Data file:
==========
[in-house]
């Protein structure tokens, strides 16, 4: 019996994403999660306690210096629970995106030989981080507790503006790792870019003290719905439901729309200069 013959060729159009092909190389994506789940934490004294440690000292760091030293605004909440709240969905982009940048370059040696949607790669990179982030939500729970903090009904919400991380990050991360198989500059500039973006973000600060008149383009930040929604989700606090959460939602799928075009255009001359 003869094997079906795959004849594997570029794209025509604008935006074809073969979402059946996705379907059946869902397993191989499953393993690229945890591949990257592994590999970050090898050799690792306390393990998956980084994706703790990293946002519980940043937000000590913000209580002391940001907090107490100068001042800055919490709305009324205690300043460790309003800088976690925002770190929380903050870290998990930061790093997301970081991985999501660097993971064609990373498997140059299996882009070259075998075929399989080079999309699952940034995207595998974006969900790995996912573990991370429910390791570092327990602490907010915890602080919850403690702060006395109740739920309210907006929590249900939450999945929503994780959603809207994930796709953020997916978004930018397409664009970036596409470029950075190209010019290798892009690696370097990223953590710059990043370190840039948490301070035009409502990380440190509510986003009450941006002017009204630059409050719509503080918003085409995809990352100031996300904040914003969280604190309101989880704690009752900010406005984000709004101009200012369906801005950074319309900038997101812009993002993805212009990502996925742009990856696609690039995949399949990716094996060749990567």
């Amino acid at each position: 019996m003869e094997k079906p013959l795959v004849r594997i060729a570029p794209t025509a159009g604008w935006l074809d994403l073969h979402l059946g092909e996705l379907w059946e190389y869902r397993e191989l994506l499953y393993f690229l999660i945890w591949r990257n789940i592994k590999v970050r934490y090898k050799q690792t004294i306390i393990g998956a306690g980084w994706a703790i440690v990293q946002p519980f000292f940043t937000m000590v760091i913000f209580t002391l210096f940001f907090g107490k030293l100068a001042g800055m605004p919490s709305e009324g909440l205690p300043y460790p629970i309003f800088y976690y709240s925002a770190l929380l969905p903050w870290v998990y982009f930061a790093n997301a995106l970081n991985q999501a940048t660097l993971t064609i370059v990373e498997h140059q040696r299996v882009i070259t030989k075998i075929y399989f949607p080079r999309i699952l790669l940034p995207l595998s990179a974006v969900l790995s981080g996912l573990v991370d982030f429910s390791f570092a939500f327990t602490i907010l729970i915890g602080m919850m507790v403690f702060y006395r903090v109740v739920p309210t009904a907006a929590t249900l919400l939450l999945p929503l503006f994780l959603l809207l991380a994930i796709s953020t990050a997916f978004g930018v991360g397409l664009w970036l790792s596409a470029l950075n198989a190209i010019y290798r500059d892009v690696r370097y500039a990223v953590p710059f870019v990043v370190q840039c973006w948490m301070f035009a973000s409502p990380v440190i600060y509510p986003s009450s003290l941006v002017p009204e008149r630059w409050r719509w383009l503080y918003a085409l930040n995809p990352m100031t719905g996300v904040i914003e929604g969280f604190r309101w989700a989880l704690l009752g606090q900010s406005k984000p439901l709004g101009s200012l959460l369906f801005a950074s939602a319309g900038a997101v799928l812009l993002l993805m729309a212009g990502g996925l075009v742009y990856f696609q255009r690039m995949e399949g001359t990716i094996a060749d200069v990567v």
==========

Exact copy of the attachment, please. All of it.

[in-house]
């Protein structure tokens, strides 16, 4: 019996994403999660306690210096629970995106030989981080507790503006790792870019003290719905439901729309200069 013959060729159009092909190389994506789940934490004294440690000292760091030293605004909440709240969905982009940048370059040696949607790669990179982030939500729970903090009904919400991380990050991360198989500059500039973006973000600060008149383009930040929604989700606090959460939602799928075009255009001359 003869094997079906795959004849594997570029794209025509604008935006074809073969979402059946996705379907059946869902397993191989499953393993690229945890591949990257592994590999970050090898050799690792306390393990998956980084994706703790990293946002519980940043937000000590913000209580002391940001907090107490100068001042800055919490709305009324205690300043460790309003800088976690925002770190929380903050870290998990930061790093997301970081991985999501660097993971064609990373498997140059299996882009070259075998075929399989080079999309699952940034995207595998974006969900790995996912573990991370429910390791570092327990602490907010915890602080919850403690702060006395109740739920309210907006929590249900939450999945929503994780959603809207994930796709953020997916978004930018397409664009970036596409470029950075190209010019290798892009690696370097990223953590710059990043370190840039948490301070035009409502990380440190509510986003009450941006002017009204630059409050719509503080918003085409995809990352100031996300904040914003969280604190309101989880704690009752900010406005984000709004101009200012369906801005950074319309900038997101812009993002993805212009990502996925742009990856696609690039995949399949990716094996060749990567």
């Amino acid at each position: 019996m003869e094997k079906p013959l795959v004849r594997i060729a570029p794209t025509a159009g604008w935006l074809d994403l073969h979402l059946g092909e996705l379907w059946e190389y869902r397993e191989l994506l499953y393993f690229l999660i945890w591949r990257n789940i592994k590999v970050r934490y090898k050799q690792t004294i306390i393990g998956a306690g980084w994706a703790i440690v990293q946002p519980f000292f940043t937000m000590v760091i913000f209580t002391l210096f940001f907090g107490k030293l100068a001042g800055m605004p919490s709305e009324g909440l205690p300043y460790p629970i309003f800088y976690y709240s925002a770190l929380l969905p903050w870290v998990y982009f930061a790093n997301a995106l970081n991985q999501a940048t660097l993971t064609i370059v990373e498997h140059q040696r299996v882009i070259t030989k075998i075929y399989f949607p080079r999309i699952l790669l940034p995207l595998s990179a974006v969900l790995s981080g996912l573990v991370d982030f429910s390791f570092a939500f327990t602490i907010l729970i915890g602080m919850m507790v403690f702060y006395r903090v109740v739920p309210t009904a907006a929590t249900l919400l939450l999945p929503l503006f994780l959603l809207l991380a994930i796709s953020t990050a997916f978004g930018v991360g397409l664009w970036l790792s596409a470029l950075n198989a190209i010019y290798r500059d892009v690696r370097y500039a990223v953590p710059f870019v990043v370190q840039c973006w948490m301070f035009a973000s409502p990380v440190i600060y509510p986003s009450s003290l941006v002017p009204e008149r630059w409050r719509w383009l503080y918003a085409l930040n995809p990352m100031t719905g996300v904040i914003e929604g969280f604190r309101w989700a989880l704690l009752g606090q900010s406005k984000p439901l709004g101009s200012l959460l369906f801005a950074s939602a319309g900038a997101v799928l812009l993002l993805m729309a212009g990502g996925l075009v742009y990856f696609q255009r690039m995949e399949g001359t990716i094996a060749d200069v990567v």